Authors: Josh Lanyon
Tags: #gay mystery
It’s moving day at Chez Holmes.
Somehow, against Kit’s better instincts, he and J.X. are setting up house together. But while J.X. is off at a mystery fiction convention, Kit unpacks a crate that should contain old china.
Within the mounds of Styrofoam popcorn is a dead body.
A very dead body.
There goes the neighborhood.
The Boy With The Painful Tattoo
Copyright (c) 2014 by Josh Lanyon
Cover Art by L.C. Chase
Edited by Keren Reed
All rights reserved
No part of this book may be reproduced or transmitted in any form or by any means,
electronic or mechanical, including photocopying, recording, or by any information storage and retrieval system, without written permission from JustJoshin Publishing, Inc.
Printed in the United States of America
JustJoshin Publishing, Inc.
3053 Rancho Vista Blvd.
Palmdale, CA 93551
This is a work of fiction. Any resemblance to persons living or dead is entirely coincidental.
Table of Contents
To Steve, who kept me up all night.
THE BOY WITH THE PAINFUL TATTOO
Holmes & Moriarity 3
ome with me, Kit,” J.X. urged.
As promising a conversational opening as that sounds, and despite the fact that we
in bed, J.X. was talking about attending a mystery fiction convention. The 19th annual Murder in Midtown was being held in Las Vegas this year.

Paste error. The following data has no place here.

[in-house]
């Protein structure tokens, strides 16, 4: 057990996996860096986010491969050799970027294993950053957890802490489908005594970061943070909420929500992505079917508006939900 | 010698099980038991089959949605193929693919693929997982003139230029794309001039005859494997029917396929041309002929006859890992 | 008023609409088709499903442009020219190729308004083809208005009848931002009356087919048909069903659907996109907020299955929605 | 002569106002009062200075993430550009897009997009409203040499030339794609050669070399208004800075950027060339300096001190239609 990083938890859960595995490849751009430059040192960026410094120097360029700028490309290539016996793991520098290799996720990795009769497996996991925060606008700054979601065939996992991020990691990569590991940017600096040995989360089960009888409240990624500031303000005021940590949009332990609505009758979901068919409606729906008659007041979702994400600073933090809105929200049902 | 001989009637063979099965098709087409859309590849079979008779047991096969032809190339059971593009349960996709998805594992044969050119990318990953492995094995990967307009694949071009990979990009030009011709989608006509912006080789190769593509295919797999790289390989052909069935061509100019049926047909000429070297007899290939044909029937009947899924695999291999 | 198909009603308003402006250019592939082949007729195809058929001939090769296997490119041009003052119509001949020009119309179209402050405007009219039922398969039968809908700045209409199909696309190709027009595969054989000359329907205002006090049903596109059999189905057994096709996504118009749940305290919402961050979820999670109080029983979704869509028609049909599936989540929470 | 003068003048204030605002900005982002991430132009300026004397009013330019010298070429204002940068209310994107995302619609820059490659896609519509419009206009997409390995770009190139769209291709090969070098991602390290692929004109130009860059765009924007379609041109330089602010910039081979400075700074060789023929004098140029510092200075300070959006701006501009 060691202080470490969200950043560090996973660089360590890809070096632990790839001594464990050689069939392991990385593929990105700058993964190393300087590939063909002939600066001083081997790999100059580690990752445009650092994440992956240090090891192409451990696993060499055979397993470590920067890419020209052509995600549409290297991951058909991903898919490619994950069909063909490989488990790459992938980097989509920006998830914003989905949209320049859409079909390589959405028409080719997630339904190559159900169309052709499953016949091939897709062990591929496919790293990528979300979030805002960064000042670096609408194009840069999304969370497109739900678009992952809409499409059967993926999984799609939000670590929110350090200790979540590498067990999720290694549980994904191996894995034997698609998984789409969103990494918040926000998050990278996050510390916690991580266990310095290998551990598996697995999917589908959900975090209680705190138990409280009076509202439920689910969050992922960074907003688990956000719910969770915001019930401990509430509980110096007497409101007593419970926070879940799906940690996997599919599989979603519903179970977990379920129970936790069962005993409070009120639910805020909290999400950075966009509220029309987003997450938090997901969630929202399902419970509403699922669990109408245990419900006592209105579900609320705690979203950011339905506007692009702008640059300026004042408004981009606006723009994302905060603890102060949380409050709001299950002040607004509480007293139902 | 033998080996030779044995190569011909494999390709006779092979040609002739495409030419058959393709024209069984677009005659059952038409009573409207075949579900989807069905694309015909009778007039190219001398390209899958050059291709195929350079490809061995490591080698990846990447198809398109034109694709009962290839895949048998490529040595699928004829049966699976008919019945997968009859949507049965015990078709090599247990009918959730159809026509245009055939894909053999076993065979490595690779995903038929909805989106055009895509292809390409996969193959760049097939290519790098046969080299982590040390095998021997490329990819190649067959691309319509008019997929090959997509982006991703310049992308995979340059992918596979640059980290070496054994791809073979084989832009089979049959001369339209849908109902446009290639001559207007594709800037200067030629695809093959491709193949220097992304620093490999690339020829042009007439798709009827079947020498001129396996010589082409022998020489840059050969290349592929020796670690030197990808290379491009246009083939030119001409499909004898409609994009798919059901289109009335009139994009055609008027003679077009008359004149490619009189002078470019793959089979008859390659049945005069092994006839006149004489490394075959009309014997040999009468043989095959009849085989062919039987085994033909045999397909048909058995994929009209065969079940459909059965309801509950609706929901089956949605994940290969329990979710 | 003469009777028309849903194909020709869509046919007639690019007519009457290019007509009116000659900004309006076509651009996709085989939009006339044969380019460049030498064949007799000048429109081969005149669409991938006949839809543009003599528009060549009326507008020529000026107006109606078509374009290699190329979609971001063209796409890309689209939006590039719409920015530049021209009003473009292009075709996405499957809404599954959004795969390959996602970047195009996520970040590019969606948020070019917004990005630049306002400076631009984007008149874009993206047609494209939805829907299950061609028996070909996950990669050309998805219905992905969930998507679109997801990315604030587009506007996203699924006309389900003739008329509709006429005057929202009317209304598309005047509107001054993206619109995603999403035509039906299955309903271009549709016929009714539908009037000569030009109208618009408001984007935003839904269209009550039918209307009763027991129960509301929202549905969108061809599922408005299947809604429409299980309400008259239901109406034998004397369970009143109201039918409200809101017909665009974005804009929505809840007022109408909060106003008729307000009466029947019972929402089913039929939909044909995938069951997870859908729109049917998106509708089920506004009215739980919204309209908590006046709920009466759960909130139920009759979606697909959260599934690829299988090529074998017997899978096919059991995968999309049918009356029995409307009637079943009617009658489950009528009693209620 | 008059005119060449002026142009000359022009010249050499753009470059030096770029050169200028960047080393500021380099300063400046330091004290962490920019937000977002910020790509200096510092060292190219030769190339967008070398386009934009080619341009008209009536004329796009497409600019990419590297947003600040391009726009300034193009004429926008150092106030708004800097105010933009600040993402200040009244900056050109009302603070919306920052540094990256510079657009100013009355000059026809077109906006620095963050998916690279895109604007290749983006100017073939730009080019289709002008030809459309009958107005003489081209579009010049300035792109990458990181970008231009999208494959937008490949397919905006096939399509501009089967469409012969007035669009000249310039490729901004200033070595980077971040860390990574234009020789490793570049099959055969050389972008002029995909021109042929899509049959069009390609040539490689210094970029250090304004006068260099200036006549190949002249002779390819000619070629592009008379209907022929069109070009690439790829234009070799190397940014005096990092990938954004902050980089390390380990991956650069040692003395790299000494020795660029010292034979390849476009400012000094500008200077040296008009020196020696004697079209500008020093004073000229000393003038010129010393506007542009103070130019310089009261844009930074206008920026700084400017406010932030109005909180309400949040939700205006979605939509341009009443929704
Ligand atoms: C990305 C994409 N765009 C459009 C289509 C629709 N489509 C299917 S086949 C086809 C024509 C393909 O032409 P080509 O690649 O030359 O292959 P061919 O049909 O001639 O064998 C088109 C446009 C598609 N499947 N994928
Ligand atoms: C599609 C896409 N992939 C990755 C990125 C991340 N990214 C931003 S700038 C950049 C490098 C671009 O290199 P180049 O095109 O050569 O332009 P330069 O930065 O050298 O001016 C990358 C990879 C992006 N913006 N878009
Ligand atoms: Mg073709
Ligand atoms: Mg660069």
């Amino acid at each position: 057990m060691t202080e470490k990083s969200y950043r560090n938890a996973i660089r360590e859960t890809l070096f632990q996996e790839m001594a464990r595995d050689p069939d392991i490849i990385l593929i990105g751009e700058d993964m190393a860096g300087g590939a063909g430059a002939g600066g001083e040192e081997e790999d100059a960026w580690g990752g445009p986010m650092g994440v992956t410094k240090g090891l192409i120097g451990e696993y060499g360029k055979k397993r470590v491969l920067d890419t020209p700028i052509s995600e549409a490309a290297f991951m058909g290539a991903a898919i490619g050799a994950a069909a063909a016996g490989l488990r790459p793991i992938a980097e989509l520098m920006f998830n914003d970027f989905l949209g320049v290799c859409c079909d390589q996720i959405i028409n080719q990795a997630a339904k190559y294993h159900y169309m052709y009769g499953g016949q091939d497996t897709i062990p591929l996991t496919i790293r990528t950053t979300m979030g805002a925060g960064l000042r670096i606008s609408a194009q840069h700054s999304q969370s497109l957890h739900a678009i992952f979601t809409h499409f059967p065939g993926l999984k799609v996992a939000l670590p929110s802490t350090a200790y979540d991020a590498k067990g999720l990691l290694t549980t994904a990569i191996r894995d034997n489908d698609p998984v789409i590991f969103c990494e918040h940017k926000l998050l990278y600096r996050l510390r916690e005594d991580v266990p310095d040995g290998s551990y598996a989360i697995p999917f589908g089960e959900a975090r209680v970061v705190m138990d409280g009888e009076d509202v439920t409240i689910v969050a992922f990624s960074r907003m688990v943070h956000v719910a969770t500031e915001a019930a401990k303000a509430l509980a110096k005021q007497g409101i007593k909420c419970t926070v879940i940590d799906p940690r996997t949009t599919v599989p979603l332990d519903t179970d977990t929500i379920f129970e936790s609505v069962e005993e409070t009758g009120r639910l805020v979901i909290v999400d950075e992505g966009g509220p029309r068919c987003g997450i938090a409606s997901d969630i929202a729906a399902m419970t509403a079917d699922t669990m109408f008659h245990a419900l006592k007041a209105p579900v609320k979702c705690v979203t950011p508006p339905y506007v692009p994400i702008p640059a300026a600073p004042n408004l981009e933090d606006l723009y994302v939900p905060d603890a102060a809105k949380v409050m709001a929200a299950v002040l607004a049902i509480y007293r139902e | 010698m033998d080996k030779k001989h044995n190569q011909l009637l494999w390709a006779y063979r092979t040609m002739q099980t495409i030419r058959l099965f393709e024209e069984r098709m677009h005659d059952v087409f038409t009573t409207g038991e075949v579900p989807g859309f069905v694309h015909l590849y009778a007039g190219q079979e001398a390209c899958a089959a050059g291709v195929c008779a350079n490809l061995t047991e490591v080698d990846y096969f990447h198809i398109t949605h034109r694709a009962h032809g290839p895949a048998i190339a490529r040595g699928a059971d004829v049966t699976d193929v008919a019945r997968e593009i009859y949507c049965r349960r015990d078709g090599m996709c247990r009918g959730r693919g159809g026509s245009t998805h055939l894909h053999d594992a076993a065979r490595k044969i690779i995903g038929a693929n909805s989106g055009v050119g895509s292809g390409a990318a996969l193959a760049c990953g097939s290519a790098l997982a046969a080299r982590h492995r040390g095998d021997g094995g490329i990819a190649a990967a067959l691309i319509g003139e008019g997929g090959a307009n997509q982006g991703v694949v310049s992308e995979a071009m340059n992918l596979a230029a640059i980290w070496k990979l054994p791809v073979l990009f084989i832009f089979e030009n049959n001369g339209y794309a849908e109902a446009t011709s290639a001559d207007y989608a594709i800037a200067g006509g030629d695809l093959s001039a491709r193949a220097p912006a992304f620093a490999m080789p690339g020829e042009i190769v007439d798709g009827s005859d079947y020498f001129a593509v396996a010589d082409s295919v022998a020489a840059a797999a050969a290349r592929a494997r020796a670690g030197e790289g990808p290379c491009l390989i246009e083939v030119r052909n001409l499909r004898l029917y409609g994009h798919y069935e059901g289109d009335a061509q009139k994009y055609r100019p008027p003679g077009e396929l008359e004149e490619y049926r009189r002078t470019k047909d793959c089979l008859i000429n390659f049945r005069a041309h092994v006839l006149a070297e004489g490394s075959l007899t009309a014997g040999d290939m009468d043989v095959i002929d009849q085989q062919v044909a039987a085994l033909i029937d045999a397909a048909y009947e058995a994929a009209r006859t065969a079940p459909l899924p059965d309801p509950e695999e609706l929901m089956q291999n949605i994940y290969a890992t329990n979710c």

“Nah. I don’t think so.” I scrunched the pillow into a more comfortable ball beneath my head. “There’s a hell of a lot to do here.”
No lie. It was our first morning in our new home on Chestnut Lane in San Francisco. Just the words
our new home
made me feel a little lightheaded, so it was lucky we were lying down. On a mattress on the floor of our new living room, as a matter of fact. Which I thought sort of reinforced my point.
J.X. seemed unconvinced. “Nothing that can’t wait.”
“Are you serious? Look around you.”
His warm, solemn gaze moved from my face to the stacks of boxes and crates surrounding us. The moving van delivering all my worldly goods had broken down twice on the long hot trek from Southern California. It hadn’t arrived until shortly after midnight and the movers hadn’t finished unpacking until the sun had cracked open a bleary, jaundiced eye.
“It’ll all be waiting here when we get back.”
“And so what? We’ll deal with it together.”
“Why don’t I just deal with it on my own, now, since that’s what I’d prefer?”
J.X.’s eyes, the color of warm sunshine on shadowed water, narrowed. “Okay,” he said mildly, at last. “But I think it would do you good to go to the conference.”
Yeah. Because I always have such a fabulous time at conventions and conferences—when I’m not falling over dead bodies. I snorted—which was more polite than what I was thinking—and rolled over, folding my arms around the ball of my pillow. “Our first argument in our new home. I never thought this day would come.”
At my mock-mournful tone, J.X. made a snorting sound of his own. “We’re not arguing. We’re discussing.” His hand stroked the curve of my back.
“Ah. But only because of my sunny good nature that never takes offense.” His hand made another of those slow, seductive passes down my back. I swallowed. “No matter the provocation.”